Peanuts Down Under… 25 Pages

Classic finds

My latest find, courtesy of a remaindered book store, is Peanuts Classic Library, a boxed set of four hardcover strip reprint volumes, each focused on a different section of the early years – volums for 1950-1954, 1955-58, 1959-1963, and 1964-1967. If you’re surprised that you haven’t heard of this, don’t be – it’s an Australian set.

The books are printed in full color… but the strips themselves (either two dailies or five Sundays to a page) are in black and white. Now, the remaindered book shop sells all books for half of their original cover price, which proved a bit of a problem in this case, as it didn’t have a cover price (and even if it did, it would be in Australian dollars. So they looked it up, and charged me $15 for the whole set. Sounds like a great deal, right? Until you open up one of the books and discover they are each a mere 24 pages, only 23 of them with strips. There’s not 100 pages of strips across the whole set.

And who could this set really be for? With books that short, you assume they are aimed at kids… but would kids really want books structured by the “classic era” of the strip, rather than, say, a book of Snoopy strips and one of Lucy strips? And even if they were wanting such classic selections, why would you choose, say, the strip where Linus is shocked by the maturation of Annette Funicello, Did the Australian youth of 2015 (when this set was published) have a particular knowledge of this star of the late-1950s Mickey Mouse Club television show?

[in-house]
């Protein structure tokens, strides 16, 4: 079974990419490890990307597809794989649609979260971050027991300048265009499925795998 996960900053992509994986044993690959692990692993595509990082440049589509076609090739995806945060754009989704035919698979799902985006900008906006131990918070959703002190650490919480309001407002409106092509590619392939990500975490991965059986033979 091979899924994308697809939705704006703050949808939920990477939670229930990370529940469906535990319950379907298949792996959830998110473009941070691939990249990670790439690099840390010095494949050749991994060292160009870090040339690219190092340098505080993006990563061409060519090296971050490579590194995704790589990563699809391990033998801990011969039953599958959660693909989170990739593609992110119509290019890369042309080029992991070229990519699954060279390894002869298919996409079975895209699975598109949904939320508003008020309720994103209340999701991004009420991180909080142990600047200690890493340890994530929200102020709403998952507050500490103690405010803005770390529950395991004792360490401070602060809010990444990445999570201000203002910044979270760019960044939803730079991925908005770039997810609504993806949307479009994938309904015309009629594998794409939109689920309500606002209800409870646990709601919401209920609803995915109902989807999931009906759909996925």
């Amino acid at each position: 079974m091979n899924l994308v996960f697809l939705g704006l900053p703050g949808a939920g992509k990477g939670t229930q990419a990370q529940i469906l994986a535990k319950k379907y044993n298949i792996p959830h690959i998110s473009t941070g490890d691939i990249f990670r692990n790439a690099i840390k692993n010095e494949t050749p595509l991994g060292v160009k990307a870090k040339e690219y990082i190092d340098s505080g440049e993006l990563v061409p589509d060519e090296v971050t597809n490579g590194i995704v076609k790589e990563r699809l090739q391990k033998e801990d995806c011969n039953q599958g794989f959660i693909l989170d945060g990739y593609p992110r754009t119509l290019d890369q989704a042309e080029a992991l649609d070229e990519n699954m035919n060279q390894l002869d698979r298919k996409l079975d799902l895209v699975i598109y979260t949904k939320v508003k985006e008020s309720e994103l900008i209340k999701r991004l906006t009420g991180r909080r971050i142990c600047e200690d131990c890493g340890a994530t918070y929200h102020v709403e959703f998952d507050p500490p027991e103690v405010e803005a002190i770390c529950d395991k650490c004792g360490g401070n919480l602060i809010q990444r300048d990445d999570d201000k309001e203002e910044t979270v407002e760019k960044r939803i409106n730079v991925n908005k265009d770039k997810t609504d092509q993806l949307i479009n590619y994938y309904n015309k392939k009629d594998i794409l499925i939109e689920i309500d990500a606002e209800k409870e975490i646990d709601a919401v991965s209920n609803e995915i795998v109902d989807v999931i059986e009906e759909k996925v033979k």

This is Peanuts. This is good Peanuts (because, after all, it’s Peanuts)…. but presented in a curious and suboptimal format.

New releases
Review: Peanuts Every Sunday 1980s Box Set

Conflict of interest note: I have had a business relationship with the publisher Fantagraphics on multiple Peanuts-oriented projects in the past and may well continue to do so. No review copies of these volumes were provided. The Peanuts Every Sunday 1980s Box Set does well exactly what it’s supposed to …

New releases
Review: Charlie and Friends

There is nothing wrong with a cheaply produced paperback of public domain material. It can provice a service. For some material it’s the only way that product will be available. In the case of Charlie and Friends in Tip Top Comics – The Full Series Reader Collection, however, it’s the equivalent …

New releases
Review: Peanuts Origami

The book Peanuts Origami is designed for people who are not me, specifically people who are willing to rip pages out of a Peanuts book so that they can fold them into things. Maybe if I had three copies, I would do that for one. I shall not find out. But …